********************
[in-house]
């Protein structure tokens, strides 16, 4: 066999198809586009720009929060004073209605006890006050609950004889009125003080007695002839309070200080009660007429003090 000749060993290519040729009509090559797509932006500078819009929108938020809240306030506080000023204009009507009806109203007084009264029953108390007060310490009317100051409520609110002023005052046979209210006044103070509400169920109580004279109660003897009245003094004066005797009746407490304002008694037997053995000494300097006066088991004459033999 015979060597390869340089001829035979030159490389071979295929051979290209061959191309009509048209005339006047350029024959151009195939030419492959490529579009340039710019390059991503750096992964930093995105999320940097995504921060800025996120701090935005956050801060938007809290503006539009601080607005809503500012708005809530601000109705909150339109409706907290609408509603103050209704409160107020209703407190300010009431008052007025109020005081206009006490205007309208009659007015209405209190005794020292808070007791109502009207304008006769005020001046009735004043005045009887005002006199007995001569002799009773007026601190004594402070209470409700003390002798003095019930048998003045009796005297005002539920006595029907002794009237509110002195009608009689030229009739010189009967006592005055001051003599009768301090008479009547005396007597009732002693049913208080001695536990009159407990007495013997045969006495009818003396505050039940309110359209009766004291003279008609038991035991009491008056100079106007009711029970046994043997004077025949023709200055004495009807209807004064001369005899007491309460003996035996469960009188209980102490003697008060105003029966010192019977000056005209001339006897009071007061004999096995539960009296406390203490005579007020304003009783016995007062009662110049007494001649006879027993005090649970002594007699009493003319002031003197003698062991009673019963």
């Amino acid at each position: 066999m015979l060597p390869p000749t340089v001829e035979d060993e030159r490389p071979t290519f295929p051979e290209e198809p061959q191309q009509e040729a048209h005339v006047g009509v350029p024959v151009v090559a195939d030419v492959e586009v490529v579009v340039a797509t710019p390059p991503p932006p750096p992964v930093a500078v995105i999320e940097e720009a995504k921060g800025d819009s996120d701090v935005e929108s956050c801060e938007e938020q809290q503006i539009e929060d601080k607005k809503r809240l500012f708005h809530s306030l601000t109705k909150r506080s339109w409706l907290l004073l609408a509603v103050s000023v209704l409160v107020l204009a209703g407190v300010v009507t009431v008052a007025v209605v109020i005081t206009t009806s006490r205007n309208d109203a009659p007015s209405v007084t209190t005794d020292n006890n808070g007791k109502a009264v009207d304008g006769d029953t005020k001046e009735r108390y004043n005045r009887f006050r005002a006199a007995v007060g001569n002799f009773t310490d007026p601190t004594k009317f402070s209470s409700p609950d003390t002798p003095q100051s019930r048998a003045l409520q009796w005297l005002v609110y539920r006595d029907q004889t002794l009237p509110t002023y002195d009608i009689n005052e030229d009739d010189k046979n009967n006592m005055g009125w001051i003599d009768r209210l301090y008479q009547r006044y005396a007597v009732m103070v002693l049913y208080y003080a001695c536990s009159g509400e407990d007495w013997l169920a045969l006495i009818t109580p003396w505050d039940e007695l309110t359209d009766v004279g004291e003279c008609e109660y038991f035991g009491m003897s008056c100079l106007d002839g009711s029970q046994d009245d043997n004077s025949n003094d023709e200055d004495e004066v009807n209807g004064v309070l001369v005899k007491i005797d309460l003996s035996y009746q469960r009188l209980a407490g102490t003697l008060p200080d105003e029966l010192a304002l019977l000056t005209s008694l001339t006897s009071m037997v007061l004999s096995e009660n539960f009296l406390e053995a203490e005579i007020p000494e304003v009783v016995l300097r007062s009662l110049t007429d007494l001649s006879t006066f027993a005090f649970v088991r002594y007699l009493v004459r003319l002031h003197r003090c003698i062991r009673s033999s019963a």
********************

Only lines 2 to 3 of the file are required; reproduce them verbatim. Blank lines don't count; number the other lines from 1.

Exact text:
């Protein structure tokens, strides 16, 4: 066999198809586009720009929060004073209605006890006050609950004889009125003080007695002839309070200080009660007429003090 000749060993290519040729009509090559797509932006500078819009929108938020809240306030506080000023204009009507009806109203007084009264029953108390007060310490009317100051409520609110002023005052046979209210006044103070509400169920109580004279109660003897009245003094004066005797009746407490304002008694037997053995000494300097006066088991004459033999 015979060597390869340089001829035979030159490389071979295929051979290209061959191309009509048209005339006047350029024959151009195939030419492959490529579009340039710019390059991503750096992964930093995105999320940097995504921060800025996120701090935005956050801060938007809290503006539009601080607005809503500012708005809530601000109705909150339109409706907290609408509603103050209704409160107020209703407190300010009431008052007025109020005081206009006490205007309208009659007015209405209190005794020292808070007791109502009207304008006769005020001046009735004043005045009887005002006199007995001569002799009773007026601190004594402070209470409700003390002798003095019930048998003045009796005297005002539920006595029907002794009237509110002195009608009689030229009739010189009967006592005055001051003599009768301090008479009547005396007597009732002693049913208080001695536990009159407990007495013997045969006495009818003396505050039940309110359209009766004291003279008609038991035991009491008056100079106007009711029970046994043997004077025949023709200055004495009807209807004064001369005899007491309460003996035996469960009188209980102490003697008060105003029966010192019977000056005209001339006897009071007061004999096995539960009296406390203490005579007020304003009783016995007062009662110049007494001649006879027993005090649970002594007699009493003319002031003197003698062991009673019963």
């Amino acid at each position: 066999m015979l060597p390869p000749t340089v001829e035979d060993e030159r490389p071979t290519f295929p051979e290209e198809p061959q191309q009509e040729a048209h005339v006047g009509v350029p024959v151009v090559a195939d030419v492959e586009v490529v579009v340039a797509t710019p390059p991503p932006p750096p992964v930093a500078v995105i999320e940097e720009a995504k921060g800025d819009s996120d701090v935005e929108s956050c801060e938007e938020q809290q503006i539009e929060d601080k607005k809503r809240l500012f708005h809530s306030l601000t109705k909150r506080s339109w409706l907290l004073l609408a509603v103050s000023v209704l409160v107020l204009a209703g407190v300010v009507t009431v008052a007025v209605v109020i005081t206009t009806s006490r205007n309208d109203a009659p007015s209405v007084t209190t005794d020292n006890n808070g007791k109502a009264v009207d304008g006769d029953t005020k001046e009735r108390y004043n005045r009887f006050r005002a006199a007995v007060g001569n002799f009773t310490d007026p601190t004594k009317f402070s209470s409700p609950d003390t002798p003095q100051s019930r048998a003045l409520q009796w005297l005002v609110y539920r006595d029907q004889t002794l009237p509110t002023y002195d009608i009689n005052e030229d009739d010189k046979n009967n006592m005055g009125w001051i003599d009768r209210l301090y008479q009547r006044y005396a007597v009732m103070v002693l049913y208080y003080a001695c536990s009159g509400e407990d007495w013997l169920a045969l006495i009818t109580p003396w505050d039940e007695l309110t359209d009766v004279g004291e003279c008609e109660y038991f035991g009491m003897s008056c100079l106007d002839g009711s029970q046994d009245d043997n004077s025949n003094d023709e200055d004495e004066v009807n209807g004064v309070l001369v005899k007491i005797d309460l003996s035996y009746q469960r009188l209980a407490g102490t003697l008060p200080d105003e029966l010192a304002l019977l000056t005209s008694l001339t006897s009071m037997v007061l004999s096995e009660n539960f009296l406390e053995a203490e005579i007020p000494e304003v009783v016995l300097r007062s009662l110049t007429d007494l001649s006879t006066f027993a005090f649970v088991r002594y007699l009493v004459r003319l002031h003197r003090c003698i062991r009673s033999s019963a």